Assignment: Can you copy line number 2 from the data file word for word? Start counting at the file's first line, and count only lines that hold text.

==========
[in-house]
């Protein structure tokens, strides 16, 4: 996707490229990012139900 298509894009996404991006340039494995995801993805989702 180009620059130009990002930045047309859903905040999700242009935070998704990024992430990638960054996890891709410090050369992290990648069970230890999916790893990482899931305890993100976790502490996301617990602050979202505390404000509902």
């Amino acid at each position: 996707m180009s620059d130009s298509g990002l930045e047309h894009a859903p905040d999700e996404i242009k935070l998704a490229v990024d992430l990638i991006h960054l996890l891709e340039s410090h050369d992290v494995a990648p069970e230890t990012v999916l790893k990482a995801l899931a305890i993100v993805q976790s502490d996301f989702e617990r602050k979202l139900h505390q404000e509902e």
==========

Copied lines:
């Protein structure tokens, strides 16, 4: 996707490229990012139900 298509894009996404991006340039494995995801993805989702 180009620059130009990002930045047309859903905040999700242009935070998704990024992430990638960054996890891709410090050369992290990648069970230890999916790893990482899931305890993100976790502490996301617990602050979202505390404000509902």